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Mirrors on the Moon: Lucian's Sci-fi Technology and Anticipated Innovation

A. Everett Beek

North-West University

In Lucian’s True History, the narrator journeys to the moon and witnesses many outlandish phenomena, including a magic mirror (Ver. hist. 1.26). This mirror can be used to see anything happening on earth, from a greater distance and with greater accuracy than would ever be possible using a real-life mirror. As an improvement on existing technology, this mirror is presented as less an element of fantasy and more an element of science fiction, in contrast to fantasy-oriented elements in the True History such as women growing on vines or an island made of cheese (Georgiadou and Larmour 1998). Mirrors are common artifacts throughout the ancient Mediterranean, especially hand mirrors of polished bronze (Oberlander 1967, Zimmer 1991, Corpus Speculorum Etruscorum), but these only give a rough reflection; Paul’s well-worn quotation ‘through a glass, darkly’ (1 Corinthians 13:10-12) attests to the proverbial unreliability of the typical mirror. Despite the ubiquity of low-quality mirror technology, mirrors in the hands of a master craftsman could become extraordinary creations that could accomplish extraordinary feats.

Ancient literature, especially during the Roman empire, attests to popular interest in exceptional mirrors. Such wonders are reported as worthwhile sights in travel literature, or as marvels in fantastic fiction and paradoxography. From Horace’s cubiculum speculatum reported by Suetonius to the burning mirror used by the Vestal Virgins to light the Vestal flame in Plutarch’s Numa, from the degenerate Hostius Quadra’s hall of mirrors excoriated by Seneca to the distorting mirror on the wall of an Arcadian shrine reported by Pausanias, the many stories told about fantastic mirrors illustrate the idea that mirror technology is an object of wonder. Moreover, such stories make clear the idea that people of the time expected mirror technology to improve and provide them with fantastic services that were presently inaccessible. Over the course of Roman history many different mirroring technologies were developed: mirrors of silvered glass and silvered bronze have been recovered from archaeological remains, Vitruvius describes high-quality stucco that can be used to give a reflection, and Suetonius reports that Domitian used highly-polished stone walls to monitor people standing behind him (to say nothing of the Cycladic “frying pans”—possibly used as mirrors—that predated the Romans).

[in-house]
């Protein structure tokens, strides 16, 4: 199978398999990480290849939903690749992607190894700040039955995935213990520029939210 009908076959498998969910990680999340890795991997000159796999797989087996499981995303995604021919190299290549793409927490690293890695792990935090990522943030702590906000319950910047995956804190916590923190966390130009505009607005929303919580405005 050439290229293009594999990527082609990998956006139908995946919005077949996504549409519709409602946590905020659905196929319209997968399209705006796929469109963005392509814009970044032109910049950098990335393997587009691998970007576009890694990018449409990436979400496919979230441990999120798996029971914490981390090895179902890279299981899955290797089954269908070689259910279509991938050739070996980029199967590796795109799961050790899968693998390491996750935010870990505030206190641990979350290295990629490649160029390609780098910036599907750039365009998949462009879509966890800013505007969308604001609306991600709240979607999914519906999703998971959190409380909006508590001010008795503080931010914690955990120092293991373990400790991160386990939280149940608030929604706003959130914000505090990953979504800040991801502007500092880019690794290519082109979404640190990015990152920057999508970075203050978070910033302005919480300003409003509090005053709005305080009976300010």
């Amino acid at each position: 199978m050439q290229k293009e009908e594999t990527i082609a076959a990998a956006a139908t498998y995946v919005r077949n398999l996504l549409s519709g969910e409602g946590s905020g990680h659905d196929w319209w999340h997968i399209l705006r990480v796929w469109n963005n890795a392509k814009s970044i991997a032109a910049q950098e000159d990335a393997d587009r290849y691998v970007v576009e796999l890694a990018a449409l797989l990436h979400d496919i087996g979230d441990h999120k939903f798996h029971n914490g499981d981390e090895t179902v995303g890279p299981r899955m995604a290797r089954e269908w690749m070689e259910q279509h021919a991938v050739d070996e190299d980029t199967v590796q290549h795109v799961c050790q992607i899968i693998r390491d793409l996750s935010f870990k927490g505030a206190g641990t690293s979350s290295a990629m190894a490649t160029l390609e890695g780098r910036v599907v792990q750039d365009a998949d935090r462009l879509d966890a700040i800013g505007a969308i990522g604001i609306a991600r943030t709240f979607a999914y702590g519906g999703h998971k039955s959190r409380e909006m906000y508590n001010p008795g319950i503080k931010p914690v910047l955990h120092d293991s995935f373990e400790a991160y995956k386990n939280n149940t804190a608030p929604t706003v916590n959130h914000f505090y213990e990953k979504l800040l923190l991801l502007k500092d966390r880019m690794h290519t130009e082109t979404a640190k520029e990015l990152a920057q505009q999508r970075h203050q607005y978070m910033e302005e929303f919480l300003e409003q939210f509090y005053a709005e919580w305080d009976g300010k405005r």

Lucian’s magic mirror is presented as a potential forthcoming innovation on improvable technology, an exotic artifact from a distant culture that could be harnessed by Greek scientists. Lucian calls attention to the scientific significance of such technology insofar as several of Lucian’s works (including the True History) show characters solving engineering problems within the narrative, as the narrator of the True History devises a method to sail a ship on a frozen sea or to release his ship from the whale that swallowed it. The magic mirror on the moon is presented as an inspiration that invites the readers to imagine potential innovations for future technology.

Session/Panel Title

The Ancient Novel and Material Culture

Session/Paper Number

82.6

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